Breath meditation is a very good practice that can effectively cultivate a foundation of abiding inner silence, which is the primary prerequisite for undertaking additional practices we may be drawn to in due course on our spiritual path. With regard to moving through the AYP lessons, using breath meditation as our foundation instead of mantra meditation, it can be done. But there are a few caveats we should mention.

Since we are using breath meditation to find a balance with an over-sensitivity that has resulted in excessive energy symptoms, we should be mindful of the energy implications in many of the AYP practices, beginning with spinal breathing pranayama.

Also, we should be aware that spinal breathing and breath meditation are more similar than spinal breathing and mantra meditation. So we should be well-established with breath meditation before we attempt spinal breathing. These are two different practices, involving two different procedures. In this case, both are working with breath in different ways, so we want to be clear about what we are doing with breath meditation before we attempt to add spinal breathing. And there is the energy aspect, so over-sensitive practitioners are advised to be on alert. The same goes for other energy practices, such as mudras, bandhas, kumbhaka, tantric sexual methods, etc.

Those engaged in breath meditation may find a more comfortable path of additional practices leading through samyama, self-inquiry and karma yoga (service), which focus less directly on the cultivation of ecstatic conductivity (internal energy flow), and may be more manageable for practitioners who have inner energy sensitivity already present. These practices naturally expand the expression (movement) of inner silence in our life, and will bring the necessary ecstatic conductivity and radiance along with less risk of energy overloads. Samyama, self-inquiry and karma yoga are also excellent vehicles for surging bhakti, which over-sensitive meditators usually have an abundance of.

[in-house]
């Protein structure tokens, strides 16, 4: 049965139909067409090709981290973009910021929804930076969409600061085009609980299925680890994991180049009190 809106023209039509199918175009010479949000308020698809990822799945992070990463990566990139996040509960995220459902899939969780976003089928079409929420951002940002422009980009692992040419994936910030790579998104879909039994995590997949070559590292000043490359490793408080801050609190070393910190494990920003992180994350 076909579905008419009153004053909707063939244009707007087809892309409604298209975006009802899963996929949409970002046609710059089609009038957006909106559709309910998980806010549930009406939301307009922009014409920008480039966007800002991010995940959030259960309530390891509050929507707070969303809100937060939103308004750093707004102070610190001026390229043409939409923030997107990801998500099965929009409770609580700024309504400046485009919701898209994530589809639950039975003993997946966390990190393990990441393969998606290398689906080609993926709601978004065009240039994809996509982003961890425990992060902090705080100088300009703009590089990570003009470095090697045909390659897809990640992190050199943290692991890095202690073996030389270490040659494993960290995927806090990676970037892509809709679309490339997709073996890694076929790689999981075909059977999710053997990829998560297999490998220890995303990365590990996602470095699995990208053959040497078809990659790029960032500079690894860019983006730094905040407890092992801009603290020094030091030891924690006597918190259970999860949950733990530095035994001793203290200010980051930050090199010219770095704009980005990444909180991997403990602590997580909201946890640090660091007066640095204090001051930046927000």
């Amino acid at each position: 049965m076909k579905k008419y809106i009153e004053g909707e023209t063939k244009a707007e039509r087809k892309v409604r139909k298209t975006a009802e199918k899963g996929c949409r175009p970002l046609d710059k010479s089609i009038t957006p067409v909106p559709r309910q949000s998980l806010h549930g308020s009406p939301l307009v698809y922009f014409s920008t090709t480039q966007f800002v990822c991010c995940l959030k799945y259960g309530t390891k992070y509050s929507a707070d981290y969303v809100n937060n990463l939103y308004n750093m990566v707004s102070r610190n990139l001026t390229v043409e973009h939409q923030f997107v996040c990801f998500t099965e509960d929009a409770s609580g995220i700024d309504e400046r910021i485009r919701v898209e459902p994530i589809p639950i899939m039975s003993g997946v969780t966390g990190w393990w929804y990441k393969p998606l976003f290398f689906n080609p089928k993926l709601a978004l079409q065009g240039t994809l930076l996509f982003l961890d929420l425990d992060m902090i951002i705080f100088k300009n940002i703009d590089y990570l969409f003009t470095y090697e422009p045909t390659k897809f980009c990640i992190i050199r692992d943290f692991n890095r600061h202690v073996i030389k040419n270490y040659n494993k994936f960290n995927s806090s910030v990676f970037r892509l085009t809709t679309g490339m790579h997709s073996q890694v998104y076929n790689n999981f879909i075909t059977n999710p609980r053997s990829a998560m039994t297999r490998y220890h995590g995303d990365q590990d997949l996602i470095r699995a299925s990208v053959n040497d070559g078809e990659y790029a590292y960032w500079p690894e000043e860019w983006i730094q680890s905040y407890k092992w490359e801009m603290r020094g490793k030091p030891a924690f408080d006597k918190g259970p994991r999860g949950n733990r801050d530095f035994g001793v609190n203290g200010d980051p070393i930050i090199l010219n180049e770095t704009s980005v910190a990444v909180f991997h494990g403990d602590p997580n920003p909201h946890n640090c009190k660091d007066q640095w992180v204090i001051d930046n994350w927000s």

Whatever additional practices are undertaken, prudent self-pacing is always the watch-word. Step-by-step. One thing at a time. And be sure to stabilize each practice, or level of practice, before moving on.

Developing Self-Sufficiency for the Long Term

It is hoped that the additional tools discussed above will enable over-sensitive meditators to find a stable routine of meditation for cultivating abiding inner silence. The knowledge being shared here is the product of the trials and errors of many practitioners, and we are very grateful to them. Through their experiences, many have a chance to find a stable meditation practice much sooner. It is expected that more will be learned about meditation sensitivity as we move forward, and additional knowledge will be shared as its potential value to the broad community of practitioners becomes clear.